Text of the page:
Suffocate is the first novelette in THE BREATHLESS series. It is a 15,000 word young adult thriller that combines the dystopic and science fiction genres.

For centuries, the world outside the Biome has been unlivable. Today, marks the first time anyone will attempt to leave the suffocating ecosphere. Eria is not worried because her scientist father has successfully tested the new Bio-Suit many times. It's a celebratory day until something goes horribly wrong. In the midst of tragedy, Eria uncovers a deep conspiracy that affects the very air she breathes. 

If those responsible find out what she knows, they won't stop hunting her until she takes her last breath.

The 2nd novella in the series, CHOKE, is scheduled for Fall 2012. The 3rd, EXHALE, is scheduled for Winter 2013.


This cover is a good example of a great cover that costs less than $300. One that is not from an original photo shoot and uses a few different stock photos. You can get affordable professional covers if you use the right person and know what to look for.

You can use stock. But it has to be the right stock. The right resolution.

One major key to a good cover is in the photo shopping skills. If you are doing your own covers and you do not know photoshop, you are missing an opportunity to blend the layers and colors more effectively so the covers don't appear home-made.

Vania is great at doing photoshopping as well live the photo shoots so if you are in the market for a cover...trust me - she is worth every penny and she is very affordable. She has such an amazing eye. It's sic. But you don't have to spend 500 - 1,000 if you don't have it.

I asked Vania to give us a few tips when making a cover. She said...

1. Pick images that are clear to your story or theme and that will be interesting to look at. 
2. When photoshopping keep it simple and clean. No rough edges or busy compositions.
3. Blend, blend, blend. Don't stick images on top of each other like paper cut outs. 
4. FONT! Typography is just as important for you cover as the image itself. Pick something that fits in theme but that will also be easy to read when in small thumbnail. Nothing too thin. 
5. Ask for advice. Ask you fellow writers on what they think about your cover. Many times they can help you improve it, even if slightly. Don't be scared! They do it with love! 

Now for the cover!

What do you think? What is one of your favorite covers? Favorite indie cover? What do you look for in a cover?

Comment for a free copy.

Monday, May 07, 2012

A Spy Like Me (Laura Pauling)

In celebration of the official release of A Spy Like Me, Laura Pauling is hosting a three-week blog series: A Spies, Murder and Mystery Marathon. Woot! Woot!
Authors galore, guest posts and book giveaways almost every day!

Gemma Halliday, Cindy M. Hogan, Elizabeth Spann Craig,
Nova Ren Suma, Elisa Ludwig, and Anne R. Allen....Just to name a few!
And here's why she's celebrating!
Stripping your date down to his underwear has never been so dangerous.

After dodging bullets on a first date, Savvy must sneak, deceive and spy to save her family and friends and figure out if Malcolm is one of the bad guys before she completely falls for him.

Head on over to Laura’s blog for the start of the Spies, Murder and Mystery Marathon. You won’t want to miss this sizzling series as we head into summer. Stock up on some great thrilling reads! If you dare…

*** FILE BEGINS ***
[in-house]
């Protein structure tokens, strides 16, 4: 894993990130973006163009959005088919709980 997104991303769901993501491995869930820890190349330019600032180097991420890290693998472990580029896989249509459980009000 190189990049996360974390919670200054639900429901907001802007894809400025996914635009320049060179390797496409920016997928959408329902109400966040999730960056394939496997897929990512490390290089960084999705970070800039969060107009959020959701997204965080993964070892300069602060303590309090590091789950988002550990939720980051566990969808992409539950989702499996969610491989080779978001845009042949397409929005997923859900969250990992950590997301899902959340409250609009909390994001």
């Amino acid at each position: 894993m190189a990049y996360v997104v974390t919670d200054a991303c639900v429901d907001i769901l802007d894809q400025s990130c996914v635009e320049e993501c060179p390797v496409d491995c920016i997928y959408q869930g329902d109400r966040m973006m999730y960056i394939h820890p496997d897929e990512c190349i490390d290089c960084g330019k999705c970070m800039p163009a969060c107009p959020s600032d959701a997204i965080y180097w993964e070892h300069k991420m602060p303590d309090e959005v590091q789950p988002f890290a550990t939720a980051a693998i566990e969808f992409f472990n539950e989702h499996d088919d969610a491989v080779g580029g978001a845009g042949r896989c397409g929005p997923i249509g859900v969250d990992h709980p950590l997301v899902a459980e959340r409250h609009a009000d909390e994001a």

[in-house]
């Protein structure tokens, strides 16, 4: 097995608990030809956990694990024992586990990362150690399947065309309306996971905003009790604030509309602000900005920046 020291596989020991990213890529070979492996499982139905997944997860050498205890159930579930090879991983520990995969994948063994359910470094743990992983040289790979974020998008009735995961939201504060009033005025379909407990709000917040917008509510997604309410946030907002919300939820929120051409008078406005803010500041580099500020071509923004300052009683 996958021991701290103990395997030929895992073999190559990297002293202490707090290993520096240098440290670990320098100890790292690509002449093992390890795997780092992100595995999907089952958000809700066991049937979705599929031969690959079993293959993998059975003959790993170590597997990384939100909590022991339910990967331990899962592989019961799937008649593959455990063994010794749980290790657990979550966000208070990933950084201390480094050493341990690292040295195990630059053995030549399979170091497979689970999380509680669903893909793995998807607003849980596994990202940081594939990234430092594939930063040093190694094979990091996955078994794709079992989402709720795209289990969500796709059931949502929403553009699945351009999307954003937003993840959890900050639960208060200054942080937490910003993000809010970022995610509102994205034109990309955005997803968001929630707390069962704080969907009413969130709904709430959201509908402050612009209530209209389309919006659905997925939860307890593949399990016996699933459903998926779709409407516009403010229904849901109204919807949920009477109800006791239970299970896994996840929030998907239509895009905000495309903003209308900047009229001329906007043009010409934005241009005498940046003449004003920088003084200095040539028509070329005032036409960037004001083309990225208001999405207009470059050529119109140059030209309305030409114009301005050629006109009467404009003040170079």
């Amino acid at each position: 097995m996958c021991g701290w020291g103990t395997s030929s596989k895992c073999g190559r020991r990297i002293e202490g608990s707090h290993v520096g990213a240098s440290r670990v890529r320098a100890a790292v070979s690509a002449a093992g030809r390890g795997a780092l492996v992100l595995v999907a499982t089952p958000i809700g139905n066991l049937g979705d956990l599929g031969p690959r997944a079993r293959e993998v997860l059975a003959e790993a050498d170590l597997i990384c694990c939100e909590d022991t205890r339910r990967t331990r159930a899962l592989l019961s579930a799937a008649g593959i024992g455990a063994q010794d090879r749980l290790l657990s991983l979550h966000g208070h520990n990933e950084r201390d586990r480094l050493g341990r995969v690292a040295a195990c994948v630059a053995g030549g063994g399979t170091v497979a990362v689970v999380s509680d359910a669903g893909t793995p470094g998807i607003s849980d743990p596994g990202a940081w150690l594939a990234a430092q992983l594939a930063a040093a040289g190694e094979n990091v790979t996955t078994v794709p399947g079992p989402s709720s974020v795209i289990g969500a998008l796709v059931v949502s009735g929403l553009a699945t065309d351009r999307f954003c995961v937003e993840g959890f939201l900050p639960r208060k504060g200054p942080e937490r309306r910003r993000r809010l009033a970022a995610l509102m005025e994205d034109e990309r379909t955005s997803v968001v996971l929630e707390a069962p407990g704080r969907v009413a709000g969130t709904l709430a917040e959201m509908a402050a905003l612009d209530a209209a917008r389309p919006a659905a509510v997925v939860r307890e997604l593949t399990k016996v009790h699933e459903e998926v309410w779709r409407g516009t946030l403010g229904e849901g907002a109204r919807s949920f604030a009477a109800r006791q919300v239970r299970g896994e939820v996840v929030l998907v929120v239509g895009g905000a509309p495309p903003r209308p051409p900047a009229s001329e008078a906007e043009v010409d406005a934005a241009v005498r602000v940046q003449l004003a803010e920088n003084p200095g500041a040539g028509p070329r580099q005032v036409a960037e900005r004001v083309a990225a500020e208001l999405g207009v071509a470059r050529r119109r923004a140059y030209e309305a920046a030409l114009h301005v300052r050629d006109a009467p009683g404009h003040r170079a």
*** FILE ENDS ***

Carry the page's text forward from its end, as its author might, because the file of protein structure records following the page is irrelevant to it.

Thursday, May 03, 2012

Bookanistas: Elle Strauss (Author of Clockwise & Clockwiser)

Last year, Elle Strauss stopped by to talk about Clockwise and It's a Little Haywire.

Today, we get a peek into Book 2, Clockwiser.

The last year has been smooth sailing for Casey Donovan. She and her boyfriend Nate are doing better than ever, and things at home are good, too. Everything’s been so calm, she hasn’t “tripped” back to the nineteenth century in ages.

Then the unthinkable happens and she accidentally takes her rebellious brother Tim back in time. It’s 1862 with the Civil War brewing, and for Tim this spells adventure and excitement. Finding himself stuck in the past, he enlists in the Union army, but it doesn’t take long before he discovers real life war is no fun and games.

Casey and Nate race against the clock to find Tim, but the strain wears on their relationship. It doesn’t help that the intriguing new boy next door has his sights on Casey, and isn’t shy to let her know it.

Can Nate and Casey find Tim in time to save him? And is it too late to save their love?

Here is the first chapter:

Beginning of Summer Holidays

Sometimes I wished I were an only child. But then I’d be walking or taking transit instead of getting a lift from my brother Tim in his Cavalier beater. He didn’t have air conditioning either, and the wind blowing in from our open windows was hot and moist. The humidity made me feel like I was wearing a warm, wet washcloth for a shirt.

“Can’t you drop me off first?” I said, fanning myself with my hand. I was meeting my best friend Lucinda at the mall, and she only had a thirty minute break from her job at Forever21. Plus, the mall was air conditioned. Bonus.

“I gotta get some cash first. Besides, I’m not your personal taxi service, Casey.” Tim snarled, turning the volume up on his stereo. The bass beat was so loud it rattled the trunk. “Get off your lazy butt and get your license already.”

I gave him a dirty look and reached over to turn the music down. I had a very good reason for not getting my license, but I could never tell Tim or any member of my family what it was. There were only three people currently living who knew the reason. One of them was my boyfriend Nate Mackenzie.
My heart still fluttered a bit when I thought of him in those terms. My boyfriend. Not just some out-of-reach guy I crushed hard on my whole sophomore year, but my boyfriend.

We’d already been an official couple for an entire year, totally blowing all the doomsday predictions that we’d never make it. No one thought a college boy would stick it out with a junior in high school--especially Nate’s evil former girlfriend!